The fatty methyl esters were re-dissolved in 1-2ml of hexane and analyzed in a Shimadzu Model GC-QP-2010, injection volumes were 1µl/sample. Methyl esters of the different samples were identified by their relative retention times compared to those of the reference standards (GLC-68, NuChek Prepn., Inc., Elysian, MN) and quantified by their relative peak areas.The oils were converted to methyl esters by transesterification in methanol with hydrogen chloride catalyst. The esters were examined by GLC and the composition was estimated by measuring the peak areas. The GLC analyses were made using a copper column at 185′ and a thermal conductivity (thermistor) detector. The liquid phase was a diethylene glycol – succinic acid polyester.

Statistical analysis:Results were analyzed using analysis of variance (ANOVA) using the SPSS statistical package program, and differences among the means were compared using the Duncan’s Multiple Range test. At a significance level of 0.05 was chosen to evaluate different chicken burger samples.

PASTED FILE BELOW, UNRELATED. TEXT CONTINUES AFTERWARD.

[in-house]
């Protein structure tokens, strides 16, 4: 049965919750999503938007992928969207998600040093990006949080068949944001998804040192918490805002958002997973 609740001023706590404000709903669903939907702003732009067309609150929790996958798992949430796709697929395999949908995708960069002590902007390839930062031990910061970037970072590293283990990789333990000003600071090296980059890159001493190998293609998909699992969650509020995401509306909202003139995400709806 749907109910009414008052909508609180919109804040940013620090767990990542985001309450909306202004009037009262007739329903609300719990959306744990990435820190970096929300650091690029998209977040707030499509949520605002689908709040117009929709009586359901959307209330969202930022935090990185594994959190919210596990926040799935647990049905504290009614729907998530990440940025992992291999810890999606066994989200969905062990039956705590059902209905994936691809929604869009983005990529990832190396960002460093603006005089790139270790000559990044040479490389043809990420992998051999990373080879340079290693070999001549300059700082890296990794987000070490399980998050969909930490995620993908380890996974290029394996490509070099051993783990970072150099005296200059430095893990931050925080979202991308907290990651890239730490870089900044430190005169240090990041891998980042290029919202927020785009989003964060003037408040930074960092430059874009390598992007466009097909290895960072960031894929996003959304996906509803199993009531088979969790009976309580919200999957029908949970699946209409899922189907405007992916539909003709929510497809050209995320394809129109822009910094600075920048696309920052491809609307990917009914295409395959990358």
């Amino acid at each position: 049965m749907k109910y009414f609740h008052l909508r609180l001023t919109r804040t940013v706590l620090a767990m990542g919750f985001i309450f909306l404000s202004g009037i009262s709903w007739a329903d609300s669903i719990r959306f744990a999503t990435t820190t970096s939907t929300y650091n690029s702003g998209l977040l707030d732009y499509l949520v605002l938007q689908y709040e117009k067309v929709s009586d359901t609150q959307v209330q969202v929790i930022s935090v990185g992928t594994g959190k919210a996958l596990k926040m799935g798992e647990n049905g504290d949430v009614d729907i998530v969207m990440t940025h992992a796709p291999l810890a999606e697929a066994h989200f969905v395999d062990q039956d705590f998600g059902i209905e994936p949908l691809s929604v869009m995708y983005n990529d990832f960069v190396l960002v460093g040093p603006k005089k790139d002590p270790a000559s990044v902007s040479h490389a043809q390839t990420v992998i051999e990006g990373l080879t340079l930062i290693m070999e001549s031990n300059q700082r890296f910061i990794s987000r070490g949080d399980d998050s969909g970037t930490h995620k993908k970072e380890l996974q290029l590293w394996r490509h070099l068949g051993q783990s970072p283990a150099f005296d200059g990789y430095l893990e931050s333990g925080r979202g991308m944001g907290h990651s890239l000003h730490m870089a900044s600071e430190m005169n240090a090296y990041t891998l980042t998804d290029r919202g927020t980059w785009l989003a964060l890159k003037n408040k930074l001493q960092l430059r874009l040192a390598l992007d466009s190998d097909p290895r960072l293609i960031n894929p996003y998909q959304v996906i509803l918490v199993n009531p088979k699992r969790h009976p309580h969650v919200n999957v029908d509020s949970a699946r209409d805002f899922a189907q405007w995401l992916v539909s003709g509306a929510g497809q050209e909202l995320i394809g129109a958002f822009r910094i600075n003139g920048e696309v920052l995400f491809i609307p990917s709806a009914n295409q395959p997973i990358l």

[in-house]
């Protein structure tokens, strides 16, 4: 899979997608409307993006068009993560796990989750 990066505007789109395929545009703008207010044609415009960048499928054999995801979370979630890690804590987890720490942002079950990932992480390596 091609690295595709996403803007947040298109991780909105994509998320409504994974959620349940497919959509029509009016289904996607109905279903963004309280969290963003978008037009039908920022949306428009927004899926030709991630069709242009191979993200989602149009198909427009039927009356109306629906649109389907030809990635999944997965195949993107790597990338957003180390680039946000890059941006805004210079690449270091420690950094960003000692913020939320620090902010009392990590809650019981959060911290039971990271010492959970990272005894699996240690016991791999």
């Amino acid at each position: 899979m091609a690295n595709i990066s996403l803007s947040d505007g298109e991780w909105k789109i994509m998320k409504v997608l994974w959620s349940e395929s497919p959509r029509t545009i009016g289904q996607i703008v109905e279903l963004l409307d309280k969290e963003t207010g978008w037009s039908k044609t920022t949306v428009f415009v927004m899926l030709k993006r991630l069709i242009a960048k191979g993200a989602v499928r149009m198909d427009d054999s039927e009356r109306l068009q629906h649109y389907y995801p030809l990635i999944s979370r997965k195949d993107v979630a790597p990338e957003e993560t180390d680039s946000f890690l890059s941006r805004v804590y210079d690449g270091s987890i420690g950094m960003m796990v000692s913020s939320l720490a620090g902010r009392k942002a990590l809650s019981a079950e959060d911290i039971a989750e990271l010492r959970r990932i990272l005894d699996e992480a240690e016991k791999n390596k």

RESULTS AND DISCUSSION

Effect of flaxseed flour and Moringa oleifera leaf powder on chemical composition of chicken burger

The effect of flaxseed flour (FS) and Moringa oleifera leaf powder (ML) on chemical composition of chicken burger is shown in Table (2). The partial replacement of FS and ML in chicken burger gradually increased their content of total fat and dietary fibers contents from 6% to 9 %  and from1.36 % to 12.47%, respectively, as shown in Table(2). Also it could be noticed that protein and moisture  contents  of chicken burger supplemented with flaxseed flour  (FS) and moringa leaf powder (ML) gradually decreased from 85.2 g/100 g  to 56.75 g/100 g)  and from 80g /100g  to70g/100g, respectively  with increasing  FS/ML levels, as compared with those of the control sample. Moreover, it could be noticed that ash, total phenols and  flavonoids content of chicken burger formulations containing FS/ ML markedly increased  from 1.8  g/100 g to 3.6 g/100g, 0.0067g/100g to 0.046g/100g and 0.004g/100 g to 0.112 g/100g, respectively.

Mahima, et al., (2014)reported  that  the leaves of Moringa olifera contained moisture 72.39%, ether extract 2.525 %, crude protein 14.125%, crude fiber 23.09%, total ash 9.15%, nitrogen free extract 51.11%, cellulose 11.0% hemicellulose 10.24% and lignin 2.41%. An analysis of brown Canadian flax averaged 41% fat, 20% protein, 28% total dietary fiber, 7.7% moisture and 3.4% ash, which is the mineral-rich residue left after samples are burned (Morris et al., 2011).